An online fundraiser for Daniel Penny, the man who earlier this month put Jordan Neely into a fatal chokehold aboard the New York City subway, has surpassed $400,000, and the number keeps on rocketing upwards.
The GiveSendGo page set up by Raiser & Kenniff, P.C. says the money will go toward the legal defense fund for Penny, a 24-year-old U.S. Marine veteran and college student, as he faces a second-degree manslaughter charge over the death of Neely, a homeless man who allegedly was terrorizing people on the train before Penny restrained him with a headlock for about 15 minutes.
Donations, some as high as $1,000, and prayers could be seen on the page after Penny surrendered to law enforcement in New York to be arraigned on Friday. Penny did not enter a plea — contrary to what had been initially reported by the Gothamist — with the expectation that he will be indicted by a grand jury. Penny was released on $100,000 bail and is scheduled to be back in court on July 17. If convicted on the manslaughter charge, Penny faces up to 15 years in prison.
“Funds are being raised to pay Mr. Penny’s legal fees incurred from any criminal charges filed and any future civil lawsuits that may arise, as well as expenses related to his defense,” the fundraising page says. “All contributions are greatly appreciated. Any proceeds collected which exceed those necessary to cover Mr. Penny’s legal defense will be donated to a mental health advocacy program in New York City.”
Neely was a 30-year-old man known to locals as a dancing Michael Jackson impersonator who over the years garnered an extensive criminal history as he struggled with mental health issues and homelessness. Aboard a subway on May 1, video showed Penny on the ground holding Neely in a chokehold, restraining the man with the help of others. Neely appeared to lose consciousness and was pronounced dead after being taken to a hospital.
Witnesses aboard the subway car recounted Neely yelling about not having food, saying he did not care if he died or went to jail, and throwing garbage at commuters. Lawyers for Penny said their client acted in self defense when the situation started to get dangerous.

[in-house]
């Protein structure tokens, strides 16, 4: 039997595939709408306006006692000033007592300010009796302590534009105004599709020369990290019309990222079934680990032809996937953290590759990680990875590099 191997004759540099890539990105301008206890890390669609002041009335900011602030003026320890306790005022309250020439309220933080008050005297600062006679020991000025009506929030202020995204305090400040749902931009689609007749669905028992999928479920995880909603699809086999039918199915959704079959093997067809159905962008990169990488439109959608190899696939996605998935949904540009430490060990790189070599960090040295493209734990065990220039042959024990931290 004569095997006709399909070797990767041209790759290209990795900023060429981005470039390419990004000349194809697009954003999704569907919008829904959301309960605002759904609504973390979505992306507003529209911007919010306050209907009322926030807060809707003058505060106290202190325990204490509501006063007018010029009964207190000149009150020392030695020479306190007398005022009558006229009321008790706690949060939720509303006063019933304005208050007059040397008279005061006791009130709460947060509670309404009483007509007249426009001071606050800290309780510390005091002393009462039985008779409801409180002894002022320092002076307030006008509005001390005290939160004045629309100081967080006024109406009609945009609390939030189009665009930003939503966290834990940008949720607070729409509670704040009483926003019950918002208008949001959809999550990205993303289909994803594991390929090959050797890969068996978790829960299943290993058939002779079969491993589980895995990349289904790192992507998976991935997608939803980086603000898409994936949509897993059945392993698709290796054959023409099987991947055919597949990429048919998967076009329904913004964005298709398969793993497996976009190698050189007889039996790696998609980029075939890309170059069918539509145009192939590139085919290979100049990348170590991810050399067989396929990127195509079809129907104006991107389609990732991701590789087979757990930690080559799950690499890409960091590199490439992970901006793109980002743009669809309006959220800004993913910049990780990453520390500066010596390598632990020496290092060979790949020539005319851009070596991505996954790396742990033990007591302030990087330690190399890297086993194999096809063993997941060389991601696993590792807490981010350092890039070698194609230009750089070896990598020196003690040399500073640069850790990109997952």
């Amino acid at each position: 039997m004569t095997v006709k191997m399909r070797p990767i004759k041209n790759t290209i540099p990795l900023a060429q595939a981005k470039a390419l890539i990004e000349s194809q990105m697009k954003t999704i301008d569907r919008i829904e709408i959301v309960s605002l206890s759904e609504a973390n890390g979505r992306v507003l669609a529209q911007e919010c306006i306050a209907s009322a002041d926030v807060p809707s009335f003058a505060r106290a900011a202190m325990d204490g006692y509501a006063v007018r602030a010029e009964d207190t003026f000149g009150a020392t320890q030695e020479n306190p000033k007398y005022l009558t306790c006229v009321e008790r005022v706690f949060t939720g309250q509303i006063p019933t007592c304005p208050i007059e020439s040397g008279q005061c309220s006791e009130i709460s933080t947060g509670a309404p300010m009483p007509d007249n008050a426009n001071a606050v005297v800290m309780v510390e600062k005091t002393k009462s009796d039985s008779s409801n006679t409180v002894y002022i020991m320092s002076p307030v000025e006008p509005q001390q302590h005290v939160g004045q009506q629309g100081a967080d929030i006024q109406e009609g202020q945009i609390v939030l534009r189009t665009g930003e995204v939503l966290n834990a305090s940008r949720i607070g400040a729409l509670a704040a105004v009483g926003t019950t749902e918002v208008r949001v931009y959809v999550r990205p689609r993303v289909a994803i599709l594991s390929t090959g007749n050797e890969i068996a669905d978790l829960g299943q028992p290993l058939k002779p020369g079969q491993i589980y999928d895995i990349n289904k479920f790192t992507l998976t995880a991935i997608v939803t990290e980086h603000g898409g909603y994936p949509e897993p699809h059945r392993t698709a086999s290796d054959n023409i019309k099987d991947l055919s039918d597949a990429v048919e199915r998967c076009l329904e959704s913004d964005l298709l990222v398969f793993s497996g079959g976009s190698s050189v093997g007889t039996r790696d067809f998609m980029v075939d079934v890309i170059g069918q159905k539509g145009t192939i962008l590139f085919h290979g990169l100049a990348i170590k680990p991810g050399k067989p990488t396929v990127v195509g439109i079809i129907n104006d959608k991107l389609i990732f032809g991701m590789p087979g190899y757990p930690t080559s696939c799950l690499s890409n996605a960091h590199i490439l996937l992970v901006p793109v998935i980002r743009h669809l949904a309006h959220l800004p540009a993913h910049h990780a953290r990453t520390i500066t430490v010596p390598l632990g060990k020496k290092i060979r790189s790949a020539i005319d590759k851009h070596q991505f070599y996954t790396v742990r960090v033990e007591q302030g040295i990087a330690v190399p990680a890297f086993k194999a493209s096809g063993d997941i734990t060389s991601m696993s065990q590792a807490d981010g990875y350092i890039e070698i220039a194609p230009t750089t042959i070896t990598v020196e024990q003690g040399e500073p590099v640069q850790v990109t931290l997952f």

“When Mr. Neely began aggressively threatening Daniel Penny and the other passengers, Daniel, with the help of others, acted to protect themselves, until help arrived. Daniel never intended to harm Mr. Neely and could not have foreseen his untimely death,” they said in a statement.
New York City’s medical examiner ruled Neely’s death a homicide due to “compression of neck (chokehold)”, but that determination did not determine culpability. That changed when Manhattan District Attorney Alvin Bragg, whom critics accuse of being too soft on crime, came in with the second-degree manslaughter charge.
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Neely’s death has led to protests, including activists jumping on subway tracks, and New York City Mayor Adams called it a “tragedy that never should have happened.” Neely’s family members and their attorneys have called for Penny to face a more serious murder charge.
“When you’re trained in combat, it gives you options, but Daniel Penny chose to use a technique that is designed to cut off air, and he chose to continue to hold that chokehold until there was no life left in Jordan Neely,” said attorney Donte Mills, according to The New York Post. “We believe that the conviction should be for murder because that’s intentional,” the lawyer added.
A GoFundMe page set up by Carolyn Neely, Jordan Neely’s aunt, has raised more than $60,000 as of Friday afternoon. The page says donations will go toward Jordan Neely’s funeral and expenses related to his burial. Funeral services are expected to take place on May 19 in Harlem.